Moonbeam Missing Call Check Bugfix Review
On May 27th, whitehat pwning.eth submitted a missing call check critical vulnerability to the Moonbeam network via Immunefi, demonstrating the possibility of a direct theft of the native assets, such as Moonriver (MOVR) and Moonbeam (GLMR), which were deployed using pre-compiled contracts. The Moonbeam team estimated that the vulnerability could have impacted up to $100m in funds, which was prevented due to the whitehat’s swift disclosure.
The security vulnerability was found within Frontier — the Substrate pallet that provides core Ethereum compatibility features within the Polkadot ecosystem, which Moonbeam helped create.
However, thanks to the whitehat’s work, no user funds were lost, and Moonbeam quickly released an upgrade that patched the vulnerability.
The whitehat was awarded $1 million for his find, the max critical bounty from Moonbeam’s bug bounty program on Immunefi. Moonwell added a $50k bonus as well, making pwning.eth’s total winnings $1,050,000.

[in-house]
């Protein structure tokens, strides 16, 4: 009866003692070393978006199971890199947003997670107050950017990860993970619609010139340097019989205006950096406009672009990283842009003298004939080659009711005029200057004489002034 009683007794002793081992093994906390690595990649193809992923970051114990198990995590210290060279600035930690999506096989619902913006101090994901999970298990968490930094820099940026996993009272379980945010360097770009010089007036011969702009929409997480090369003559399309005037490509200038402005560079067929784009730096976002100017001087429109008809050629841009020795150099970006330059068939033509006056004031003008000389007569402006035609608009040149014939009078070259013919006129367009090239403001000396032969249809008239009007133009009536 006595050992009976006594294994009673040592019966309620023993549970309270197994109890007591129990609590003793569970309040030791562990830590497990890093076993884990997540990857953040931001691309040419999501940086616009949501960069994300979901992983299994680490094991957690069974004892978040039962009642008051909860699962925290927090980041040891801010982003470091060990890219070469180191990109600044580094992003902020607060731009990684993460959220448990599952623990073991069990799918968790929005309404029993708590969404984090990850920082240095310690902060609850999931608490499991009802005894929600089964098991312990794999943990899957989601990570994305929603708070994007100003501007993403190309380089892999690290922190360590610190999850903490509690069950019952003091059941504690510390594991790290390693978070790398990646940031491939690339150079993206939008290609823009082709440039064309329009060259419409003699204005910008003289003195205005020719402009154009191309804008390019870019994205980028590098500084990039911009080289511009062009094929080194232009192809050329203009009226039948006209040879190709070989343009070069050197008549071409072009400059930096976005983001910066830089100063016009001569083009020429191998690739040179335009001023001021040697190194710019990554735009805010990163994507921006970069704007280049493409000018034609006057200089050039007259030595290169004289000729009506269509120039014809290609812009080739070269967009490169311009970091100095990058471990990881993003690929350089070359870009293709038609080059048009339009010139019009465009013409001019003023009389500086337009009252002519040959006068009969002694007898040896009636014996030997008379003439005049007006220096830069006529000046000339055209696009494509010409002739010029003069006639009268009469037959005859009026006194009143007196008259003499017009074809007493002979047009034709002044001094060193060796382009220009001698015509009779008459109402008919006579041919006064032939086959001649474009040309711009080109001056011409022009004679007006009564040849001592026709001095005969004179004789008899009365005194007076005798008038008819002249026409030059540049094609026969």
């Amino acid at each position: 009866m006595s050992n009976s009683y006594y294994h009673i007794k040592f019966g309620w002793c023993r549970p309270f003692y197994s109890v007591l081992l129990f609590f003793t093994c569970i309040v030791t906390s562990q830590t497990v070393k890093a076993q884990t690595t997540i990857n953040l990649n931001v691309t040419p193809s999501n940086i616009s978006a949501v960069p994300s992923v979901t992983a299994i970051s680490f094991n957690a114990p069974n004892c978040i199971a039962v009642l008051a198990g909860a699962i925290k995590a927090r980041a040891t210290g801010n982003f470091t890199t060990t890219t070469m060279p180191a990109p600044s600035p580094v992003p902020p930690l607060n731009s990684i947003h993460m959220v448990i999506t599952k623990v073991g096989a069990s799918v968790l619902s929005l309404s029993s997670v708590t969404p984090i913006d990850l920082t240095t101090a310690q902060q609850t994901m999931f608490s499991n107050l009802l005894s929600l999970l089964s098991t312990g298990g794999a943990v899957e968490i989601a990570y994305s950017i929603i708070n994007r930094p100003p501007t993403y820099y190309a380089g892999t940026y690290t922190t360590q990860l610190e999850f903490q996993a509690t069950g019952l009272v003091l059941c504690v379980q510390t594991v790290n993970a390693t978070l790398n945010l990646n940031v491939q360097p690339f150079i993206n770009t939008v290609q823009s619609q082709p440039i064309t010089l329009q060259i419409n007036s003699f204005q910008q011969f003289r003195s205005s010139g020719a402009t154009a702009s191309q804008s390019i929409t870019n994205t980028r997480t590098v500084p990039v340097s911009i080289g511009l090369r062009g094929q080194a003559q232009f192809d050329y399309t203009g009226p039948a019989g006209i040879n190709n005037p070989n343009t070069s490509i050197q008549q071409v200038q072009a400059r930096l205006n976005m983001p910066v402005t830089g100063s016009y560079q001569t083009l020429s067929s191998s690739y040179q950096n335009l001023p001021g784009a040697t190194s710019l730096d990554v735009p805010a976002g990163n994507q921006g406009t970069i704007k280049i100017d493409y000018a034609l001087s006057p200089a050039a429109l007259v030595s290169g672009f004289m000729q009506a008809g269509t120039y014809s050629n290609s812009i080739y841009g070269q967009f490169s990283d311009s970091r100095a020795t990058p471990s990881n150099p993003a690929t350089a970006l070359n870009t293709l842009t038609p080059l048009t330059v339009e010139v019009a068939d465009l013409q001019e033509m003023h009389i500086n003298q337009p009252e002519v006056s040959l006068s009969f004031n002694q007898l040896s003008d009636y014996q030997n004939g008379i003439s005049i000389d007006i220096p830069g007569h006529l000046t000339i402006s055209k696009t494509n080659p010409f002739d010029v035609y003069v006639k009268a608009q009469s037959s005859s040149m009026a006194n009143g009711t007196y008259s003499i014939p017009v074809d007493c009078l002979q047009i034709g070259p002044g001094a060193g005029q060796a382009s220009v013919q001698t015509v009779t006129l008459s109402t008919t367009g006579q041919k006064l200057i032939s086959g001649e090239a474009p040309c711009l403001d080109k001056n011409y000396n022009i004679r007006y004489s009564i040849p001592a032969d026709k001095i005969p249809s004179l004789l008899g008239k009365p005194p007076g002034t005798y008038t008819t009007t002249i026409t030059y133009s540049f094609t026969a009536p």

You can read pwning.eth’s blogpost about his responsible disclosure in Moonbeam here.
What are the Moonbeam and Moonriver networks?
The Moonbeam network is a smart contract platform for cross-chain connected applications that unites functionality from many blockchains including Ethereum, Cosmos, Polkadot, and more. It makes it possible for developers with Solidity or Vyper-based smart contracts to create multi-chain instances of their application that are able to communicate with each other. Moonbeam is able to unify access to users, assets, and data through: compatibility and cross-chain interoperability with many blockchains, an excellent development environment with unmatched tool support, and a modern proof-of-stake architecture built on Substrate.
Moonriver is a companion network to Moonbeam which was deployed as a parachain to the Kusama network on Polkadot.
Both Moonbeam and Moonriver offer the feature of pre-compiled contracts, which allows developers to interact with the native protocol token through an ERC-20 interface. One of the main benefits of this precompile is that it removes the necessity of having a wrapped representation of the protocol token as an ERC-20 smart contract, such as WETH on Ethereum. Furthermore, it prevents having multiple wrapped representations of the same protocol token.